Etruscan and early Roman art and archaeology
Ph.D., University of California, Santa Barbara, 1999
431 Doe Library
Lisa C. Pieraccini works on the art and archaeology of the first millennium BCE in Italy, with special emphasis on the Etruscans and early Romans. She lived in Italy for many years where she taught and conducted research in Rome and southern Etruria. Her interests include Etruscan craft connectivity, international trade, funerary art and ritual, and issues of identity. Dr. Pieraccini has published a variety of articles and chapters on aspects of Etruscan tomb painting, the Etruscan contextualization of Greek myth, the use, decor, and agency of cylinder stamped ware as well as the reception of Etruscan art from the 17th to 20th century.
Dr. Pieraccini is an elected member of the Istituto di Studi Etruschi ed Italici in Florence. She has co-organized a number of international conferences in the US and Italy. She is author of Around the Hearth: Cylinder Stamped Braziers (2003, L’Erma di Bretschneider), editor of Pithoi Stampigliati: Una Classe Originale di Ceramica Etrusca (2010, L’Erma di Bretschneider), co-editor of the series Cities of the Etruscans (with Nancy de Grummond) published by Texas University Press and consulting editor of the journal Etruscan and Italic Studies. Before joining the History of Art Department, Dr. Pieraccini taught for the Classics Department and Italian Studies at UC Berkeley, Stanford University as well as Temple University in Rome.
Current projects include a co-edited volume on Material Connections, Artistic Exchange: The Case of Etruria and Anatolia (with Elizabeth Baughan) as well as a comprehensive study of the Etruscan collection at the Phoebe Hearst Museum at UC Berkeley. She is particularly interested in exploring the tomb biographies from the many intact tomb groups in the Hearst. These artifacts, which date from roughly 900 BCE all the way to the 2nd century BCE form an essential component of her UC Berkeley Collegium Grant research. Dr. Pieraccini is currently teaching a new course on this material in the Hearst Museum – shedding light on this understudied collection.
2018 “An Egyptian Tomb, an Etruscan Inscription and the Funerary Monument of an American Civil War Officer,” in An Etruscan Affair: The Impact of Early Etruscan Discoveries on European Culture, ed., J. Swaddling. The British Museum, 188-194.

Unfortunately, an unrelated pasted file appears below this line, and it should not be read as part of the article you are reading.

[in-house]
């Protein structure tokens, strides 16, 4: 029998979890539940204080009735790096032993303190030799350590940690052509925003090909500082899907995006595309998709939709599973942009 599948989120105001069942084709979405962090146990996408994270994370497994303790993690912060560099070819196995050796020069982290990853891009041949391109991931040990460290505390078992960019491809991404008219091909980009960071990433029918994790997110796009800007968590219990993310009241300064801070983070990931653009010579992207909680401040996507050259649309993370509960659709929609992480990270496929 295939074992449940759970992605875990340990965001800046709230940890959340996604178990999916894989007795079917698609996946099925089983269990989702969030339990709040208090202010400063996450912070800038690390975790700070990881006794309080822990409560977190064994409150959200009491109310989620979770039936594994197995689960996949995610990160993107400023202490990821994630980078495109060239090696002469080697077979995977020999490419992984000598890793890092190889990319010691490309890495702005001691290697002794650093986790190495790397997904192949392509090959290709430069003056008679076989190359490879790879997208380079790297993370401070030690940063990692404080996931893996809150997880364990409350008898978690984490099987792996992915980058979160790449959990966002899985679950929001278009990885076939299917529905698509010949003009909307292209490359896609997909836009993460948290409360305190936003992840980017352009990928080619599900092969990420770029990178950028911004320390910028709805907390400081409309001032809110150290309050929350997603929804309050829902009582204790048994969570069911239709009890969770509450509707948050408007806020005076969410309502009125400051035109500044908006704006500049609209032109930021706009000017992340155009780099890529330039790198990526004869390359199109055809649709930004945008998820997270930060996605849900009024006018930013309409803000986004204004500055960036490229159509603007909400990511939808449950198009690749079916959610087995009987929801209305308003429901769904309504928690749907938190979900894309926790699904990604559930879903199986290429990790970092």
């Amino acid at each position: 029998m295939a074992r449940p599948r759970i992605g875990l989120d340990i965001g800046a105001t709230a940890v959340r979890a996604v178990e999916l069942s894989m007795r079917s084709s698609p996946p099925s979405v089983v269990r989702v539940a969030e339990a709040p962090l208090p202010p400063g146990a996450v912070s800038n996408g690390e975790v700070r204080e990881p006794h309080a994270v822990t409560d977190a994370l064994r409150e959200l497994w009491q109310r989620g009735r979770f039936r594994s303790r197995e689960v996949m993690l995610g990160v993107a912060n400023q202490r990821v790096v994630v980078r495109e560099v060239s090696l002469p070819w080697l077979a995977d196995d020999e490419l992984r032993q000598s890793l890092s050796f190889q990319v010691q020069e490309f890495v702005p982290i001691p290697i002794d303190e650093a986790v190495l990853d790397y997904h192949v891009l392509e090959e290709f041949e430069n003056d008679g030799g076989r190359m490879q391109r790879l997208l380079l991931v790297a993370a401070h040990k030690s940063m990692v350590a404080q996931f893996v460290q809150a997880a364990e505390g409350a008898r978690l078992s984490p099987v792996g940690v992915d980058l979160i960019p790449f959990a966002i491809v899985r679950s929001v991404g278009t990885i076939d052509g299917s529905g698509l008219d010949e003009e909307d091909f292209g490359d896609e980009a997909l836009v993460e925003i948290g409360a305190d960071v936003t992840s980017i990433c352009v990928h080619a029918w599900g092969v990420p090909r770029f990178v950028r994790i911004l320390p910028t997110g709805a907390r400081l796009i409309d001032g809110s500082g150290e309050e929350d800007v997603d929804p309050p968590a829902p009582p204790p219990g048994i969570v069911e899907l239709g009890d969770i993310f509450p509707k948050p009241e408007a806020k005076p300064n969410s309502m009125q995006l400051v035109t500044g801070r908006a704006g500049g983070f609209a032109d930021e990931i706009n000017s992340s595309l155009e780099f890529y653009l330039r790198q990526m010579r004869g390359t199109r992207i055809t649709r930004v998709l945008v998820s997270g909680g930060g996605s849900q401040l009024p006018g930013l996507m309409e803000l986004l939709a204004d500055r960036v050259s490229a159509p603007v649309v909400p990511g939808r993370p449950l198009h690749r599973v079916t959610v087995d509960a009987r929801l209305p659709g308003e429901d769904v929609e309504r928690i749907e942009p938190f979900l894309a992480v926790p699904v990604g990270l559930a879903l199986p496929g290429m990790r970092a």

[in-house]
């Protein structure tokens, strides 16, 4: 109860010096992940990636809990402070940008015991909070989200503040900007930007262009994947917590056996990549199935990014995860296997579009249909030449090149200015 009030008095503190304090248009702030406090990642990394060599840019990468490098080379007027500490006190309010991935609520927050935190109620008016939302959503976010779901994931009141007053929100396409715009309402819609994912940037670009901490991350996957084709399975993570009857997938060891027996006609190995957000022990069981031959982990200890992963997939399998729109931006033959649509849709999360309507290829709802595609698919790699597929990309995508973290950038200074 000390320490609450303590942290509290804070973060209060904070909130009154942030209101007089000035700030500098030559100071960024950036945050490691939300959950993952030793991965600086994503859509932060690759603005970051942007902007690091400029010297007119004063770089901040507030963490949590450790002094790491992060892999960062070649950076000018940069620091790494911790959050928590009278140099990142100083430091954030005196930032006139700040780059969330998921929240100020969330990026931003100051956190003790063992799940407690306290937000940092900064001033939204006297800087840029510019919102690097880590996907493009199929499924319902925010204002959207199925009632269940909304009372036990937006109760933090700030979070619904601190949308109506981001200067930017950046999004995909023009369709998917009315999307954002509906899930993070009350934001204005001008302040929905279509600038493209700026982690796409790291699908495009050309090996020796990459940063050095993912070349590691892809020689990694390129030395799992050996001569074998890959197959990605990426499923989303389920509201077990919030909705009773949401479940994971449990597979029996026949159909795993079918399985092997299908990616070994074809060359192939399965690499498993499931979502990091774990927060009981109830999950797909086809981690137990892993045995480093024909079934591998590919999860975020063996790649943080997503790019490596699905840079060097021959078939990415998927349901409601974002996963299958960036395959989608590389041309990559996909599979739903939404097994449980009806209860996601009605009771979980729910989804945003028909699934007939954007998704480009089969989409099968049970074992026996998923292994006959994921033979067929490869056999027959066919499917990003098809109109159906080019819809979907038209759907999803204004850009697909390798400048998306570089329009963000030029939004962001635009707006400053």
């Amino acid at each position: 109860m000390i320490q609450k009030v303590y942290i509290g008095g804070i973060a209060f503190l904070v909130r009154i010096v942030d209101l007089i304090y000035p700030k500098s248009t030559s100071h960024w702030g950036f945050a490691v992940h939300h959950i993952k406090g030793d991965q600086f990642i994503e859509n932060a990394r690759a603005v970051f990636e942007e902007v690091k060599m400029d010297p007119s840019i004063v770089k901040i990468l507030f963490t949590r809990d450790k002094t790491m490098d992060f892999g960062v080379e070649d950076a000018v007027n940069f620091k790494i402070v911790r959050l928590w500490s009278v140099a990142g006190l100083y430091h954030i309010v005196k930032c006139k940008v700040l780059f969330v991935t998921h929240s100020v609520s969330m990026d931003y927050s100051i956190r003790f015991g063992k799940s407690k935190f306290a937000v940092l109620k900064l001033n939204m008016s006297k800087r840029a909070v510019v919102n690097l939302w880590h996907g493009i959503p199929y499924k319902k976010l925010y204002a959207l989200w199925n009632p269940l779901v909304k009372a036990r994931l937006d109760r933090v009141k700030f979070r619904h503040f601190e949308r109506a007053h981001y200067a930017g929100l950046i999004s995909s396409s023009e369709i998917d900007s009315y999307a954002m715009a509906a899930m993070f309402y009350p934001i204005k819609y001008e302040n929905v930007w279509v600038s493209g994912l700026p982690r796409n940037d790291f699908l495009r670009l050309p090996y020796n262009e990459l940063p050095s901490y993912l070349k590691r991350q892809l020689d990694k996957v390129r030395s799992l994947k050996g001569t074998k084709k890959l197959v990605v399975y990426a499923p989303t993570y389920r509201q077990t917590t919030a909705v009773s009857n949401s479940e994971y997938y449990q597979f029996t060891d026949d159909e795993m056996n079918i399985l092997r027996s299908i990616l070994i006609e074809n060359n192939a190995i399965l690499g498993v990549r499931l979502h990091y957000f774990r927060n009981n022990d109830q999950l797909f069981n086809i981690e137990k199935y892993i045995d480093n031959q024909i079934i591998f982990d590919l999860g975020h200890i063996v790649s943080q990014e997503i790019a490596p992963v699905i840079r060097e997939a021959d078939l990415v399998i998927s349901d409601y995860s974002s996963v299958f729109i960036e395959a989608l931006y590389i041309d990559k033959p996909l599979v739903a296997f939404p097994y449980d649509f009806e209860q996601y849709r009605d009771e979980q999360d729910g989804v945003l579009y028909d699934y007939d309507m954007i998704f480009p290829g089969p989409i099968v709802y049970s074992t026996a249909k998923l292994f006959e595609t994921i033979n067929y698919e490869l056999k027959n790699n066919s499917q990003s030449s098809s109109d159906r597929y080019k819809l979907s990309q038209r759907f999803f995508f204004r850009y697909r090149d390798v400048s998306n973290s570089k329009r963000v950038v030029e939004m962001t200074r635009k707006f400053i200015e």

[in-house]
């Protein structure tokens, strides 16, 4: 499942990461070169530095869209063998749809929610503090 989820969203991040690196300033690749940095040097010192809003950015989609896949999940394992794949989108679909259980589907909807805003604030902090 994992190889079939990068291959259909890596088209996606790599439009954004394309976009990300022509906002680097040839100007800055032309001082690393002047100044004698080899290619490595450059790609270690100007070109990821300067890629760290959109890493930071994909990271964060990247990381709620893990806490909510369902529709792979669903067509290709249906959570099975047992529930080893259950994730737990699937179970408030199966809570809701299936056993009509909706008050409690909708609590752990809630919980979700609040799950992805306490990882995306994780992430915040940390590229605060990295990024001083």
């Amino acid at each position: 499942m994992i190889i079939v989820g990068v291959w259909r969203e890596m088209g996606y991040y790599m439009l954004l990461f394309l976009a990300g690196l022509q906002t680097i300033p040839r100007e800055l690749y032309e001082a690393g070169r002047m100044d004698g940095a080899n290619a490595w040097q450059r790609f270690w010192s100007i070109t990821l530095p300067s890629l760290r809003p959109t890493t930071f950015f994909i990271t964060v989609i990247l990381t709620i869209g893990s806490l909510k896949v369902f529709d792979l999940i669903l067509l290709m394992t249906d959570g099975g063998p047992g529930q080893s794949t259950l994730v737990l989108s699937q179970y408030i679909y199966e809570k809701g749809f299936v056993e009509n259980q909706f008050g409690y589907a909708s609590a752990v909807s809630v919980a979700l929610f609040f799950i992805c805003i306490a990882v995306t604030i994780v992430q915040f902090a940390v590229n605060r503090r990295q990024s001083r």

2018 “Collecting Etruscans for California: The Story of Philanthropist, Phoebe A. Hearst and Archaeologist, Alfred Emerson,” in Etruscans in North America – Archaeological Institute of America Selected Papers on Ancient Art, eds., by A. Carpino and R. De Puma. Archaeological Institute of America, 45-58.
2016 "Sacred Serpent Symbols: The Bearded Snakes of Etruria," Journal of Ancient Egyptian Interconnections Vol. 10: 2016, 92-102.
2016 “Etruscan Wall Painting: Insights, Innovations and Legacy,” in The Companion to the Etruscans, eds., S. Bell and A. Carpino, Wiley-Blackwell, 247-260.
2014 and Mario Del Chiaro, “Greek in Subject Matter, Etruscan by Design: Alcestis and Admetus on an Etruscan Red-figure Krater.” In The Regional Production of Red-figure Pottery: Greece, Magna Graecia and Etruria, edited by S. Schierup. Copenhagen, 304-310.
2014 “Un brasero de Berkeley et d’autres vases à engobe rouge cérétains,” in Les Potiers d’Etrurie et Leur Monde: contacts, echanges, transferts, eds., L. Ambrosini and V. Jolivet. Melanges de l’Ecole francaise de Rome, 201-207.
2013 “L’inafferrabile uovo etrusco,” in Mediterranea: Studi e ricerche a Tarquinia e in Etruria: simposio internazionale in ricordo di Francesca R. Serra Ridgway, ed. M. D. Gentilli. Rome, 105-125.
2011 “The Wonders of Wine and Ritual in Etruria,” in The Archaeology of Sanctuaries and Ritual in Etruria, JRA supplement, eds. N.T. de Grummond and I. Edlund-Berry, 127-137.